When did Mommy Blogger become a bad word? The other day, I was accused by one of my readers at another site I write for ( not you ladies, you rock), who apparently doesn’t know me like you all do, of sitting around in my robe all day and thinking up these “ridiculous” articles. I wish! I believe the article was one in which I compared “real” (meaning those of us who are not celebrities. Not meaning to imply that Beyoncé is not a “real” mom because obviously if she has a baby and is taking care of it, she is “real” not imaginary.) Well, apparently Beyoncé reads that website because someone certainly attacked me for that remark and the only person who I can think of that should get that defensive about Beyoncé would be Beyoncé herself or her mama.
Then it hit me, this is what people think of mommy bloggers. They think we sit around in our pajamas all day, eating bon bons and pecking away at the keyboard while we ignore our kids and live in perpetual squalor. It is no wonder, women writers are so afraid of that title. I assure you that I do not fit any of the stereotypes that people think of when they think of “mommy blogger”. In fact, I’m pretty sure most mommy bloggers don’t.
This illusion of a mommy blogger is not feasible if you think about it because by the very definition of “mommy blogger” we have children, have given birth and/or are pregnant. This does not allow much time for sitting on our asses and eating bon bons though I wish it did. I have never eaten or seen a bon bon in my life because I have kids. Bon bons would never last in my house. As soon as I would try to put one in my mouth some little person would be in my ear asking for a bite and just as suddenly in my mouth snatching it away.
If anything, a Mommy blogger should be defined as a wonder woman like creature who has given birth, is raising children, has the balls and presumably some talent to write about it openly. I also happen to live like a functioning yet severely affected ADHD patient.
[fusion_builder_container hundred_percent=”yes” overflow=”visible”][fusion_builder_row][fusion_builder_column type=”1_1″ background_position=”left top” background_color=”” border_size=”” border_color=”” border_style=”solid” spacing=”yes” background_image=”” background_repeat=”no-repeat” padding=”” margin_top=”0px” margin_bottom=”0px” class=”” id=”” animation_type=”” animation_speed=”0.3″ animation_direction=”left” hide_on_mobile=”no” center_content=”no” min_height=”none”] You can grab your own Proud Mommy Blogger button under the “about” tab.
A Mommy Blogger is a Multitasker Extraordinare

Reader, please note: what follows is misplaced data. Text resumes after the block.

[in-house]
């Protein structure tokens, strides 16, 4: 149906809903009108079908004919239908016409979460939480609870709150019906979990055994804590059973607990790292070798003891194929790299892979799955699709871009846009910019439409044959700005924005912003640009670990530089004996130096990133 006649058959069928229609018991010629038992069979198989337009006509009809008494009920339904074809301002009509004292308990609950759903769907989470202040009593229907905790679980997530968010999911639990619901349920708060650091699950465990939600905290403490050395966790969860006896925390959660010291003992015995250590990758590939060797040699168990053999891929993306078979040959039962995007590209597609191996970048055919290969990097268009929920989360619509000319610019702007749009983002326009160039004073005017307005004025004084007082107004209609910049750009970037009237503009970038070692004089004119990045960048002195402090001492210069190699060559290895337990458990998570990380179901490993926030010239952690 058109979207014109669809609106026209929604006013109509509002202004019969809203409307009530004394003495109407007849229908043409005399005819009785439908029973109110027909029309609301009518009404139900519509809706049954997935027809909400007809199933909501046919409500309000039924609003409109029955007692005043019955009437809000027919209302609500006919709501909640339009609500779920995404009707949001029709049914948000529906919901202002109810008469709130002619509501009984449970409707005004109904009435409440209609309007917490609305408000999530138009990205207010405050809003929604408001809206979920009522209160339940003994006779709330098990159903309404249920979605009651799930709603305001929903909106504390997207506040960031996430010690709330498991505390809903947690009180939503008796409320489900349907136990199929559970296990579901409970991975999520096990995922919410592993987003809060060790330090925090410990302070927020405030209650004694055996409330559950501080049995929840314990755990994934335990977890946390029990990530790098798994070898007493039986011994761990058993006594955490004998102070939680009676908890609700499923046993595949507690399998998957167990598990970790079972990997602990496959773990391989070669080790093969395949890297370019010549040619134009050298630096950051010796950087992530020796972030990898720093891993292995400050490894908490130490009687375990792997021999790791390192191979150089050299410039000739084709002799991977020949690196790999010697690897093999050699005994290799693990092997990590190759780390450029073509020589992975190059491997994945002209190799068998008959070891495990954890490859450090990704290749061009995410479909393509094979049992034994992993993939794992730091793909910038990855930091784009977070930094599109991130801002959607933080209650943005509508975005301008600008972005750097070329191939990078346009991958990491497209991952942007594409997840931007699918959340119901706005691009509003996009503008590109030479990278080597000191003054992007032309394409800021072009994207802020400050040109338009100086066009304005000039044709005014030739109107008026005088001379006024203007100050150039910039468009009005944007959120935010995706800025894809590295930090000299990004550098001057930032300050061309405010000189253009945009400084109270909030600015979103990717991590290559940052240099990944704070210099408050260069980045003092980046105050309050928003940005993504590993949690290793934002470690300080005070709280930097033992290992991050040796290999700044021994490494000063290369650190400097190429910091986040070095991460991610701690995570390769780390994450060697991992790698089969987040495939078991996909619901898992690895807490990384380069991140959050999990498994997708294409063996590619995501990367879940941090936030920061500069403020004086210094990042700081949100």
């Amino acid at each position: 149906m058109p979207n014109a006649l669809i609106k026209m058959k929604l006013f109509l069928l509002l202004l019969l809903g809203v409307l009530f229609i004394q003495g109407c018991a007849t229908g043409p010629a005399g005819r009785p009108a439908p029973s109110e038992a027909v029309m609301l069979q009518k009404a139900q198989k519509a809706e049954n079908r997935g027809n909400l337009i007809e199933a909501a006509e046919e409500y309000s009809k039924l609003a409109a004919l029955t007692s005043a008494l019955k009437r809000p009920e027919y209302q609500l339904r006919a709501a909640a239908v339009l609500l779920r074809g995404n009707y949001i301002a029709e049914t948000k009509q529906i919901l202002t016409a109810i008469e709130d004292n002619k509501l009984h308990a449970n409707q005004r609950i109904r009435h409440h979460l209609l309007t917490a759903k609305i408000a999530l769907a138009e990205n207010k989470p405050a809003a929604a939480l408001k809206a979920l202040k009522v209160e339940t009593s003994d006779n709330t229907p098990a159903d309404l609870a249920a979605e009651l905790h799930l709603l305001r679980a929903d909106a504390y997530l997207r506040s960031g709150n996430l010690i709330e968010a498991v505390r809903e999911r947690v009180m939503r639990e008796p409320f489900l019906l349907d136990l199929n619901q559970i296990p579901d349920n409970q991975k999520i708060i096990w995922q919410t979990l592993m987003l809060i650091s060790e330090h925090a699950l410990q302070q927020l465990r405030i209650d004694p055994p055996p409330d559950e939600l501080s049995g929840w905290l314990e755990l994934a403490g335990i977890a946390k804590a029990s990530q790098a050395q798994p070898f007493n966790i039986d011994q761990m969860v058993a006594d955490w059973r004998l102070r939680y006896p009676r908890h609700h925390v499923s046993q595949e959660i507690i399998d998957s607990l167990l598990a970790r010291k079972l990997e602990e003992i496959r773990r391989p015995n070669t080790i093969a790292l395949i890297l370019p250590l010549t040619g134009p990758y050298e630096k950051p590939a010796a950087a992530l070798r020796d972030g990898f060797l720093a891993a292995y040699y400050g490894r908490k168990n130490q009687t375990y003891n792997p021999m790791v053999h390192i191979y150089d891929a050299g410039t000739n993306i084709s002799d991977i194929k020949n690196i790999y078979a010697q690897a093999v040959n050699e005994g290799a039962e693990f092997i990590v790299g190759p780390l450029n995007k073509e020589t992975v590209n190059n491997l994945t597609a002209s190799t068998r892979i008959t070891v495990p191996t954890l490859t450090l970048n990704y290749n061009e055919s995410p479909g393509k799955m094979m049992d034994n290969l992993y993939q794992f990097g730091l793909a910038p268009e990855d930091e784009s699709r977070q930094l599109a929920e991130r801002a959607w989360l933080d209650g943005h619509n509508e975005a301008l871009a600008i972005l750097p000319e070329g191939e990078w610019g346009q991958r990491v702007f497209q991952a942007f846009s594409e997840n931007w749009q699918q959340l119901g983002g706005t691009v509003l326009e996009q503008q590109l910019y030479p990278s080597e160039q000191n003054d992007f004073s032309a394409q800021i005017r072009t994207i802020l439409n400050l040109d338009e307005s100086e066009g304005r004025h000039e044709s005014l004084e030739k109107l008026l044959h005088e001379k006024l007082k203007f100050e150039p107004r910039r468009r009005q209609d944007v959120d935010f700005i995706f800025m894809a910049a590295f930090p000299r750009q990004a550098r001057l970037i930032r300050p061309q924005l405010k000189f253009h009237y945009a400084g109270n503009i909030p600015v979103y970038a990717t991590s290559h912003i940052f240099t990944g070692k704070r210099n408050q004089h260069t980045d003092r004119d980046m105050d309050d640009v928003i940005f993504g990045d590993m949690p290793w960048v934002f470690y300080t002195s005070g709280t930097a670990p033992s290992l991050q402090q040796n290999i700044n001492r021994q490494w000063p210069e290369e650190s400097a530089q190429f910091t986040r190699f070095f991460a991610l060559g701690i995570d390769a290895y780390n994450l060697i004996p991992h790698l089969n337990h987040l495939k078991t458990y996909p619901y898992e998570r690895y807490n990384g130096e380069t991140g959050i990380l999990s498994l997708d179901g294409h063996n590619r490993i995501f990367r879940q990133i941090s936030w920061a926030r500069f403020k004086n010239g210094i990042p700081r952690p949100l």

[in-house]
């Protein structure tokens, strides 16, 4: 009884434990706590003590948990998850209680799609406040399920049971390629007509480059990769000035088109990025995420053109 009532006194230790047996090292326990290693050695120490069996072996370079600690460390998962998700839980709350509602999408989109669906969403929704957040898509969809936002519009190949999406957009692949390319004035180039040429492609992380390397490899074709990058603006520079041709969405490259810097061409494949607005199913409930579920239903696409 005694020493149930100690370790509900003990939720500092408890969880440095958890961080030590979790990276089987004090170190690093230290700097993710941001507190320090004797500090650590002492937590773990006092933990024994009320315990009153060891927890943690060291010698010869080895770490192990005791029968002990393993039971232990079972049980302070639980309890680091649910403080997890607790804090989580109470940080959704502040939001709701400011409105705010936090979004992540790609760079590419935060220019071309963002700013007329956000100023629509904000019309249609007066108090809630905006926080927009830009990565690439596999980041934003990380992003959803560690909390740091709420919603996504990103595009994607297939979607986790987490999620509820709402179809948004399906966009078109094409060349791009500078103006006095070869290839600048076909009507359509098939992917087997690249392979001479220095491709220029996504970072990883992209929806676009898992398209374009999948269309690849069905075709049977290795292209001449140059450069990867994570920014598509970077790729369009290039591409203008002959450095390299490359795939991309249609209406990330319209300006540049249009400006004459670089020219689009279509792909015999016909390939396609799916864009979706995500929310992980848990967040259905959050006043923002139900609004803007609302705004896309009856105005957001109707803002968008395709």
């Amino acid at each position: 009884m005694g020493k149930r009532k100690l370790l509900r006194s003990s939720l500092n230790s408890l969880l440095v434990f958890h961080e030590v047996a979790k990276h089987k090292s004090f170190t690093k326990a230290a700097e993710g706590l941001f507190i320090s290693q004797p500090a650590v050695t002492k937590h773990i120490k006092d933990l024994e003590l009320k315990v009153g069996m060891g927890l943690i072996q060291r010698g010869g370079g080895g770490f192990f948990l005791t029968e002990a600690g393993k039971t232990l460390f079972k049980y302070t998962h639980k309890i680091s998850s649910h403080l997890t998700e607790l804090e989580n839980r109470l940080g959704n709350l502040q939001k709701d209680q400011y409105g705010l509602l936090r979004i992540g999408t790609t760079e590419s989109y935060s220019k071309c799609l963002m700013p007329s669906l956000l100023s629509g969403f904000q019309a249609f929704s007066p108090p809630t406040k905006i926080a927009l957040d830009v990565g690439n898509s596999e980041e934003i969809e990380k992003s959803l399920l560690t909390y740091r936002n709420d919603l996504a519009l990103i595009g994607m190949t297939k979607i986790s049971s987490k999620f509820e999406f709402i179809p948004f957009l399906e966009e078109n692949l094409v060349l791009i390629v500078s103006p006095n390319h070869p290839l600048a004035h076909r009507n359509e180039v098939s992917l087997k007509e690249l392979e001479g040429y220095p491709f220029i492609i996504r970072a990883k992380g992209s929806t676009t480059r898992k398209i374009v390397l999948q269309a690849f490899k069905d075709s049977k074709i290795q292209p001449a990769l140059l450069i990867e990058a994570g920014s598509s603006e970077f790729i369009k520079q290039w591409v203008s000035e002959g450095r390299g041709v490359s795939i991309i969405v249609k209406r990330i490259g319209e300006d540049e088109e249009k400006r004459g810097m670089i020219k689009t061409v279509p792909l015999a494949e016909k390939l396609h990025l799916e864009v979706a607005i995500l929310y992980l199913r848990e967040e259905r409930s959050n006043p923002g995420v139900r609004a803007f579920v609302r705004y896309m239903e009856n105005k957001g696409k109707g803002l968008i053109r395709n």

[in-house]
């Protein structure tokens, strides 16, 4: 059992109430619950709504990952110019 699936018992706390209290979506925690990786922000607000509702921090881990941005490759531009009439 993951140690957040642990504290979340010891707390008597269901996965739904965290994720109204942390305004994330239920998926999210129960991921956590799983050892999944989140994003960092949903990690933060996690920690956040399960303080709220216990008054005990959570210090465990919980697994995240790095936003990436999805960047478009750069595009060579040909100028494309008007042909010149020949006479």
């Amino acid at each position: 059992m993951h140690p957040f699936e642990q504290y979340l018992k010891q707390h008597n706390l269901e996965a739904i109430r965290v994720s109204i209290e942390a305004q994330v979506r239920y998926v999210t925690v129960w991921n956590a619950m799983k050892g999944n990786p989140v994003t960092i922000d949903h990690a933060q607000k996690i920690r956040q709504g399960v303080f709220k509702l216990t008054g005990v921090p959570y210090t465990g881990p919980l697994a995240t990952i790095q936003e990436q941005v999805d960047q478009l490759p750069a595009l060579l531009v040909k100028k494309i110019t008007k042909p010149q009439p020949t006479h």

I sit down to write during naps.Five minutes in someone usually yells out for me. I walk past a toy in the hallway and pick it up. Then I walk into the bedroom to be told that little Suzy needs a drink of water. I grab her hamper and carry the clothes to the laundry room and start the washer. While the washer is filling, I walk to the cupboard to grab a cup. I fill the cup and then I wash the few dishes that are in the sink. I load the washer, walk back to the child’s bedroom and hand her the water. She asks for a tissue. I walk into the bathroom to grab a tissue. Clean the sink and make it free of toothpaste. I pick up the wet towels from this morning. I walk back across the hall, hand Suzy a tissue, give her a kiss and walk towards the laundry room. Out the corner of my eye, I see that the living room coffee table is covered in puzzles and coloring books and the cushions need to be fluffed. I take the laundry to the laundry room. As I walk through the kitchen towards the living room, I see that there are crumbs from breakfast on the table. I grab the sponge and begin to wipe the table. My phone dings. I have a text message from my husband. I call the insurance company to ask about a statement. While I listen to musak, I fluff pillows and put away puzzles. The living room is tidy. I take the pillow the girls drug from my bedroom back to my bed. Musak continues. I notice I still need to fix my bed. I fluff the comforter and realize there are loveys in my bed. More musak. I finish fluffing my pillows and straightening my bed then I walk across the hall to put the lovey on my youngest daughters shelf. Musak is still playing. She stirs and I have to stop what I am doing and soothe her back to sleep. Tip toeing out of the room, the musak suddenly stops and a very loud insurance agent yells, “Mary Jane Magilicutty, How may I help you?” Startled, I run out of the room. 20 minutes later, I am done being transferred, pressing one and explaining to this agent the extent of my stress incontinence. I am about to lose my mind. I walk to my desk to continue writing my article that I started an hour ago when the kids first went down for their nap. Shit! I forgot I need a cup of coffee. I walk to the coffee maker and begin the process of making a cup. I can’t find the creamer. I go in search of the creamer. It’s at the very back of the refrigerator behind the apple juice, organic milk and leftovers. I finally get to it and the apple juice, whose lid was apparently not closed, falls out of the refrigerator and spills on the ground. 20 minutes and a lot of cussing later I am headed back to my desk with tepid coffee after mopping up the juice. I walk over to my desk, sit down and type one sentence and a little one walks up to me and tells me they are awake. Breathe. Wait. Repeat. That, my friends, is the day in the life of a Mommy blogger.